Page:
By Dr. John R. Mishock, PT, DPT, DC
The ability to be a great golfer is multifaceted; however, it minimally takes countless hours (10,000 or more) of tedious, high-quality, perfect rehearsal to create great swing mechanics. Possibly, the most underrated aspect of golf mechanics is the eyes, which are the most important organ of sense. Up to 80% of the information from our surrounding environment reaches our brains through sight. Over the past 35 years, over 100 studies (using mobile eye-tracking glasses) show the importance of the eyes and, more specifically, the “quiet eye” of elite performers in archery, billiards, golf, soccer, hockey, football, baseball, basketball, basketball, darts, and military shotgun activities. (Mann et al. 2007, Rienhoff et al. 2016, Vickers et al 2019) The “quiet eye” is defined as the final focus point of the tracking eyes to a specific location or object (Eye focus with a minimum of 100 milliseconds on a target). Simply put, it is the movement of the eyes to a given object (hole) and how long that focus point is maintained.
Before a golf swing, our eyes scan (saccades) and then focus on the ball, and hole, giving information on the best way to approach the golf shot. That information is then sent to specific areas of the brain (visual cortex, parietal lobe, cerebellum, motor cortex), which houses the memorized golf stroke (movement pattern engram) in preparation for movement. The brain takes the practiced memory of the shot and combines it with information gained by the eyes (quiet Eye). The combined stimuli are processed and incorporated into the preparation of the final movement. The perfect golf shot combines the eyes (quiet Eye) and the memorized movement patterns (engram), known as the visuomotor response. (Marques et al., 2018)
The onset of the QE in elite athletes occurs earlier, and the duration is longer compared to near-elite or non-elites. Elite golfers with low handicaps averaged between 2.0-3.0 seconds of “quiet eye” compared to 1-1.5 seconds for high handicap golfers (Vine et al., 2011; Mann et al., 2011). Elite golfers control their gaze precisely to process critical aspects of the ball, hole, breakpoint, and other locations with full visual acuity. Extensive testing of golfers has shown that only highly skilled golfers can consistently hold the “quiet eye” stable on the ball for about one second before the backswing, one second during the stroke, and a half second after contact. (Mann et al., 2011; Vickers et al., 1992; Vickers et al., 2004)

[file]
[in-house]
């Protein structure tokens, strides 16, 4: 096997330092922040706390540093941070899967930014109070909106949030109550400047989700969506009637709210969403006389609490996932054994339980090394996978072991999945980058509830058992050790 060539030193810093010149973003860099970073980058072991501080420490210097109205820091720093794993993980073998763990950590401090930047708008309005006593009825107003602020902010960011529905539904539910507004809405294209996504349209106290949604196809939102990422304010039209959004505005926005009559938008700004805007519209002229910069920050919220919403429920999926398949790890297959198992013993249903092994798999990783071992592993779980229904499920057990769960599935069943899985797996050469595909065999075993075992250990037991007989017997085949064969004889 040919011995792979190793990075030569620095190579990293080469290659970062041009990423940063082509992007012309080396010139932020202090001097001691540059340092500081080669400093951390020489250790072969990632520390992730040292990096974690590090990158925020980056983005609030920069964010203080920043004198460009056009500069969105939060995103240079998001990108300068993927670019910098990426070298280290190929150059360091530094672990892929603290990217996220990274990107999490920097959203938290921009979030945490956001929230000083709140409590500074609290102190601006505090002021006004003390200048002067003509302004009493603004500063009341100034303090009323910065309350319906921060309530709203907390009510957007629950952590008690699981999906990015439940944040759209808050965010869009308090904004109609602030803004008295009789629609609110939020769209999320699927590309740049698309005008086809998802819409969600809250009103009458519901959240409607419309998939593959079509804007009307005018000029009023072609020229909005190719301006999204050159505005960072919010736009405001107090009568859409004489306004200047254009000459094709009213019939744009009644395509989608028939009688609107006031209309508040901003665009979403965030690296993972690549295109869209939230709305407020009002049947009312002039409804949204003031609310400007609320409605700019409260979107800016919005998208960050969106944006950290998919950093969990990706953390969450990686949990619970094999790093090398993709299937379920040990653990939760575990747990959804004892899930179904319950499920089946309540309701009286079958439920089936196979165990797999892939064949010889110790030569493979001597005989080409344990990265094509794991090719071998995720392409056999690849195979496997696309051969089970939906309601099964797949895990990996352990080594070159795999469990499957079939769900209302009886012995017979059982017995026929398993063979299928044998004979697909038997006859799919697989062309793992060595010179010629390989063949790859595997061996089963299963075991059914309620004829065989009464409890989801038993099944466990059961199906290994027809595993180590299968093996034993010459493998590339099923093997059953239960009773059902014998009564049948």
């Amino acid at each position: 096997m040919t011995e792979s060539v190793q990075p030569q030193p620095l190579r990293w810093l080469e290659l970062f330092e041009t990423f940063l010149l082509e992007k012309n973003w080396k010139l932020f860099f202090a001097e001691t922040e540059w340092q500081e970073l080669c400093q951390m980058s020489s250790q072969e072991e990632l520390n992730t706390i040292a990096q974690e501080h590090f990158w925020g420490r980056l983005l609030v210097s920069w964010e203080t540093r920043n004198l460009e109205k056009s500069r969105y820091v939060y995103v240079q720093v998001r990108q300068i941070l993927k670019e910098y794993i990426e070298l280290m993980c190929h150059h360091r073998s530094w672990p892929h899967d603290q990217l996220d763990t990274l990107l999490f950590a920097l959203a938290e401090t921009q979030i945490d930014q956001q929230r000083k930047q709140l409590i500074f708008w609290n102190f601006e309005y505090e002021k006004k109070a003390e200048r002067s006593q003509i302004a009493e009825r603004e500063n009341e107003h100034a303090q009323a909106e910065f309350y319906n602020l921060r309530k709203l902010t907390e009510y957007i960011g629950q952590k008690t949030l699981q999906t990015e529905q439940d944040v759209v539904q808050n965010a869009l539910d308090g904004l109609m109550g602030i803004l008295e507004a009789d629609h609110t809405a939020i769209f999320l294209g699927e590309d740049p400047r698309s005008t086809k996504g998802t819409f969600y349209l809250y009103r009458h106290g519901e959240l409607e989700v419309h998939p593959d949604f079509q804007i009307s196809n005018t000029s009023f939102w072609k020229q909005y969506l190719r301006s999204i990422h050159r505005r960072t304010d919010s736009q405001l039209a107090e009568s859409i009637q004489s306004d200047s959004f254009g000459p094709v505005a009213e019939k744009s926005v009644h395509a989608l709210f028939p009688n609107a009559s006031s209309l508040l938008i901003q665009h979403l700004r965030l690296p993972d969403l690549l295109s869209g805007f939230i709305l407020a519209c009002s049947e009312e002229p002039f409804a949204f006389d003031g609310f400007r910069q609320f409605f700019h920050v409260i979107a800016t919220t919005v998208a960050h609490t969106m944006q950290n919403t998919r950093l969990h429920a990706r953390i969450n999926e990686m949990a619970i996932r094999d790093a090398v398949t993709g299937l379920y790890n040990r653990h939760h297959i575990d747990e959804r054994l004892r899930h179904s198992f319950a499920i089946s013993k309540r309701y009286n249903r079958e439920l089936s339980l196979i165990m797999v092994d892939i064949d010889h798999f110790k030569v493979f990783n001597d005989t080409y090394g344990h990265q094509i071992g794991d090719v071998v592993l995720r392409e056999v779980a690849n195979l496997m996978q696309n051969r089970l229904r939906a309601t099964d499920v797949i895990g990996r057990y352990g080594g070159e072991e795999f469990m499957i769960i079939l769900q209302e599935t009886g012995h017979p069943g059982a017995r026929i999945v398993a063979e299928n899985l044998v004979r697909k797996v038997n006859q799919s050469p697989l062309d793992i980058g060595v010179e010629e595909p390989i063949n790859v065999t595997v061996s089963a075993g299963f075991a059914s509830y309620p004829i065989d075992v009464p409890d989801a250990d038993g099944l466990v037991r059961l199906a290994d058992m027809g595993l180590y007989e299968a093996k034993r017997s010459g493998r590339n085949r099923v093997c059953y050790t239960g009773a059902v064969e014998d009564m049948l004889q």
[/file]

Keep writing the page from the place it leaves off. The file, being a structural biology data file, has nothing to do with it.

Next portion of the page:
The “quiet eye” also helps when anxiety or threat exists. During pressure situations, our brains can go into a sympathetic response of “fight, flight, or freeze.” aka the choke. This protective neurologic response sends the brain activity back to innate evolutionary behavior, causing the eyes to scan the environment creating many focus points rapidly. Rapid eye movements were an evolutionary advantage when locating or evading predators in the wild. However, this reduced quiet eye activity becomes a distinct disadvantage in sports, especially golf.
The pressure and anxiety cause the individual to “think” vs. “do,” leading to rapid eye movements without fixation on one spot, making it difficult for the brain to figure out the final destination of the fine motor shooting task. So, the player with great mechanics may miss the shot due to eyes and not the mechanics.
The quiet eye enhances “attention control.” Attention control inhibits all irrelevant information, allowing the athletes to focus on their task without being distracted by internal (negative self-talk or emotions) or external (nose of the parents, coaches, or crowd) distractions clearing the mind. With the quiet Eye, the athlete is performing “in the moment” (mindfulness), letting his memorized golf shot take hold, not the stimulus causing the distraction. Remember, our higher-level brain (cerebral cortex) can only focus on one thought at a time. We cannot focus on the golf, negative self-talk, coaches, and the noise of the crowd at the same time.
In golf, a long-duration “quiet eye” provides a mental buffer or barrier that prevents intruding thoughts or bad experiences from arising in the brain (hippocampus and amygdala), leading to better control and confidence during the golf swing (Wood et al., 2012)
When training the “quiet eye,” try these steps:
1. Go through your normal putting/swing process of reading the green.
2. Set up over the ball and ensure the center of the clubface faces the center of the ball.
3. Focus the eyes on the target for a few seconds.
4. Focus the eyes on the back of the ball for 2 seconds before the backswing.
5. Swing and contact the ball at the exact focus point.
6. Maintain eye focus on the green where the back of the ball was for 1/2 a second.
Research shows that training the “quiet eye” can lead to longer quiet eye durations during competition with reduced anxiety and improved golf performance.
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Dr. Mishock is one of only a few clinicians with doctorate level degrees in both physical therapy and chiropractic in the state of Pennsylvania.
He has authored two books; “Fundamental Training Principles: Essential Knowledge for Building the Elite Athlete”, and “The Rubber Arm; Using Science to Increase Pitch Control, Improve Velocity, and Prevent Elbow and Shoulder Injury” both can be bought on Amazon.